By Nadra Nittle
A community activist questions how residents can trust police after the bait truck sighting in Englewood.
A truck loaded with Nike Air Force 1 sneakers and Christian Louboutin shoes turned up in the Englewood neighborhood of Chicago last week. It was a “bait truck” parked by Norfolk Southern Railway police, with assistance from Chicago Police, to lure thieves to their arrest. The truck traveled to more than one site in the predominantly black community on the city’s southwest side. Police arrested three people during the sting, which was intended to curb cargo theft in the area, according to Norfolk Southern.
An August 2 video shot by Charles Mckenzie of the crime prevention group God’s Gorillas captures residents confronting officers about the truck; it has made the rounds on Facebook, Instagram, Lipstick Alley, and the World Star Hip-Hop site.
Another video, shot by self-described “crime chaser” Martin G. Johnson, shows the bait truck at a different location the next day. In both videos, community members accuse officers of trying to set residents up to steal.
“In the recent past, individuals broke into parked freight containers in the Chicago area, stealing a range of consumer goods, to include guns and ammunition in transit,” Norfolk Southern spokesperson Susan Terpay said in an email to Vox. “Norfolk Southern has the responsibility to ensure the freight we are transporting is safely delivered and does not pose a risk to the communities in which we operate. This week’s police operation was intended to directly combat such unacceptable thefts.”
Terpay also denied allegations from community activists that police left the bait truck open. Video surveillance shows a man using box cutters to break open the safety seal on the unmarked trailer, she said, and additional footage shows two men finding the boxes of shoes, which were not visible from the street.
A Chicago Police spokesperson said that the department only assisted with enforcement of the Norfolk Southern sting. He directed requests from comment to the railway company. The Chicago field office of the FBI told Vox it would not comment for this story. But over the past decade, law enforcement agencies in the US have increasingly turned to bait devices to reduce crime.
Bait devices, be they unattended vehicles or packages, are intended to be stolen. Police typically leave them in high-crime neighborhoods in spots where thieves are most likely to take them. A parked bait car, for instance, would be left in an area where car theft is a problem. Bait devices are rigged with surveillance equipment and tracking devices so that authorities, usually waiting nearby, can quickly catch offenders who make off with them.
But as the Black Lives Matter movement has drawn widespread attention to anti-black policing and the disproportionate number of African Americans in prison, reports of a bait truck in an impoverished community of color have predictably sparked an outcry. The Englewood residents seen in video footage regarded it as another hostile act by law enforcement instead of a bid to cut down on crime. Moreover, the alleged placement of the bait truck near a basketball court filled with kids signaled, to some, a ploy to ensnare vulnerable youth in the criminal justice system rather than career criminals.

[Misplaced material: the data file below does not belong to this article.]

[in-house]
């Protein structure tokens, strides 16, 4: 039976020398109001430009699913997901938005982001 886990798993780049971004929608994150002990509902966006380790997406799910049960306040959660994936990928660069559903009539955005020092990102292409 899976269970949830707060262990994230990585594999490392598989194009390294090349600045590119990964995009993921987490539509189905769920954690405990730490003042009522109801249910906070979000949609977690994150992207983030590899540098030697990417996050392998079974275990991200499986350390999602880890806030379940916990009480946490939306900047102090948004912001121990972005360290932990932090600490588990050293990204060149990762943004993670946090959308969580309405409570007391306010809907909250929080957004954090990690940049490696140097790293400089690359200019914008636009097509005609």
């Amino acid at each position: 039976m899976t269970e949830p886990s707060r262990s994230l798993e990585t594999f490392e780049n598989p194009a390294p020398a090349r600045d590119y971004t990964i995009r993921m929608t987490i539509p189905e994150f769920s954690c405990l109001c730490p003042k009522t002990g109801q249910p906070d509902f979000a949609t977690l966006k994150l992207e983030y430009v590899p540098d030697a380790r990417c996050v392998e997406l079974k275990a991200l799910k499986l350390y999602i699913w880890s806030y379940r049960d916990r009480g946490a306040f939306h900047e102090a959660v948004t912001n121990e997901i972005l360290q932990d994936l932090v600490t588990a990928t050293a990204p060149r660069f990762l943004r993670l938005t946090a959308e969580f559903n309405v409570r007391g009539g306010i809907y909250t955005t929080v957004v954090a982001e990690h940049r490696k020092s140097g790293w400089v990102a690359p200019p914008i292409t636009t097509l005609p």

“There were a lot of young guys playing basketball,” according to Mckenzie, who said he spotted the bait truck while driving nearby. “Why would they do that in the poorest communities to people who don’t have anything better?”
Terpay denies that the bait truck was parked near a basketball court but couldn’t specify how far away the nearest court was from the trailer or whether area kids were playing basketball on a makeshift court of some sort. She said the men arrested ranged in age from 21 to 59, and juveniles were not targets of the operation.
Mckenzie said that many Englewood residents have nothing to lose, making the temptation of unattended cargo too great for many to resist. Englewood’s poverty rate is at least 40 percent, by some estimates, and more than 60 percent, according to others. While the community is known as a high-crime area, in 2017 shootings and homicides in the neighborhood dropped by 44 percent and 45 percent, respectively, the Chicago Tribune reported. Car theft also went down.
Mckenzie, 29, said that he had never before seen a bait truck in Englewood. But as cargo theft across the country becomes a growing problem, law enforcement agencies have used bait to catch thieves. Although they might reduce crime, critics wonder if “sting trailers” are simply creating crime, turning tempted bystanders who wouldn’t ordinarily steal into offenders.
Federal and local law enforcement agencies are using bait as a crime deterrent
Reports of bait trucks in Englewood might be rare enough to generate community outrage, but police have used bait devices there previously. An unsuccessful police operation using a bait car in Englewood even ended up on the since-canceled TruTV reality show Bait Car in 2012. Police may leave bait cars unlocked, place the keys inside, or leave packages inside to make them more alluring to thieves.
In the Bait Car episode that took place in Englewood, the car itself was the bait, but the thieves ended up taking the police surveillance equipment in the trunk rather than the vehicle. They managed to escape before the authorities could apprehend them.
In 2008, the Chicago Police Department made headlines for using a bait car to cut down on auto theft in high-crime areas. The city is not alone. Dallas police use bait cars to reduce auto theft, and Philadelphia-area police have used bait cars for several years too. In San Francisco, authorities use bait bicycles to deter bike thieves. Bait bikes have GPS tracking devices and are positioned in areas where they’re likely to be stolen. Authorities in other cities have used trucks, rigged with monitoring devices, to make bait out of …read more